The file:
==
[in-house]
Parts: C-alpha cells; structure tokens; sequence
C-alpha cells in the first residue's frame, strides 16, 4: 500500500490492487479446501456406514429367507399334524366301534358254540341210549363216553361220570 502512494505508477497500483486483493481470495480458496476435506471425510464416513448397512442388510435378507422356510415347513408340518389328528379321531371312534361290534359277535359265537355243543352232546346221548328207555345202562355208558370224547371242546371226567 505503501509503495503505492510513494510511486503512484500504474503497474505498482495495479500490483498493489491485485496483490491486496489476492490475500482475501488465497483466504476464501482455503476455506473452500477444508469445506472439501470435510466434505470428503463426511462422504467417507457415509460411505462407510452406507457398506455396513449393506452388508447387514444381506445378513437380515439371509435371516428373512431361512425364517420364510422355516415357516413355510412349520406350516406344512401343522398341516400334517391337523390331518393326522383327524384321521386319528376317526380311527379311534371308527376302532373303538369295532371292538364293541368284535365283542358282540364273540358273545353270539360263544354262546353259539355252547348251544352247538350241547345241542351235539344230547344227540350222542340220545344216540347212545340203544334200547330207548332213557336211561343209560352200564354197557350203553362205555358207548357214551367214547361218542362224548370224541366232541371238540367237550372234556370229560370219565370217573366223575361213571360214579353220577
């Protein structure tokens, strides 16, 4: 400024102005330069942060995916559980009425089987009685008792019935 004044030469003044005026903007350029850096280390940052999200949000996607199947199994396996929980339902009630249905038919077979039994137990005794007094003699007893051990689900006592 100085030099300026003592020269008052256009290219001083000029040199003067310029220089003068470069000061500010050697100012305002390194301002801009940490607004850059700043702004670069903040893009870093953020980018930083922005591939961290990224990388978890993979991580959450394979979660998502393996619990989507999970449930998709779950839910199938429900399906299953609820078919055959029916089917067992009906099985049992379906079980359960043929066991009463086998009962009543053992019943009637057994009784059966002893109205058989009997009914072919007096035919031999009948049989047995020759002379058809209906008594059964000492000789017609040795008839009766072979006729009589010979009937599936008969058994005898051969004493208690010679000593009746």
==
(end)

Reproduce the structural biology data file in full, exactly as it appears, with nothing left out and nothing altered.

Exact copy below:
[in-house]
Parts: C-alpha cells; structure tokens; sequence
C-alpha cells in the first residue's frame, strides 16, 4: 500500500490492487479446501456406514429367507399334524366301534358254540341210549363216553361220570 502512494505508477497500483486483493481470495480458496476435506471425510464416513448397512442388510435378507422356510415347513408340518389328528379321531371312534361290534359277535359265537355243543352232546346221548328207555345202562355208558370224547371242546371226567 505503501509503495503505492510513494510511486503512484500504474503497474505498482495495479500490483498493489491485485496483490491486496489476492490475500482475501488465497483466504476464501482455503476455506473452500477444508469445506472439501470435510466434505470428503463426511462422504467417507457415509460411505462407510452406507457398506455396513449393506452388508447387514444381506445378513437380515439371509435371516428373512431361512425364517420364510422355516415357516413355510412349520406350516406344512401343522398341516400334517391337523390331518393326522383327524384321521386319528376317526380311527379311534371308527376302532373303538369295532371292538364293541368284535365283542358282540364273540358273545353270539360263544354262546353259539355252547348251544352247538350241547345241542351235539344230547344227540350222542340220545344216540347212545340203544334200547330207548332213557336211561343209560352200564354197557350203553362205555358207548357214551367214547361218542362224548370224541366232541371238540367237550372234556370229560370219565370217573366223575361213571360214579353220577
């Protein structure tokens, strides 16, 4: 400024102005330069942060995916559980009425089987009685008792019935 004044030469003044005026903007350029850096280390940052999200949000996607199947199994396996929980339902009630249905038919077979039994137990005794007094003699007893051990689900006592 100085030099300026003592020269008052256009290219001083000029040199003067310029220089003068470069000061500010050697100012305002390194301002801009940490607004850059700043702004670069903040893009870093953020980018930083922005591939961290990224990388978890993979991580959450394979979660998502393996619990989507999970449930998709779950839910199938429900399906299953609820078919055959029916089917067992009906099985049992379906079980359960043929066991009463086998009962009543053992019943009637057994009784059966002893109205058989009997009914072919007096035919031999009948049989047995020759002379058809209906008594059964000492000789017609040795008839009766072979006729009589010979009937599936008969058994005898051969004493208690010679000593009746």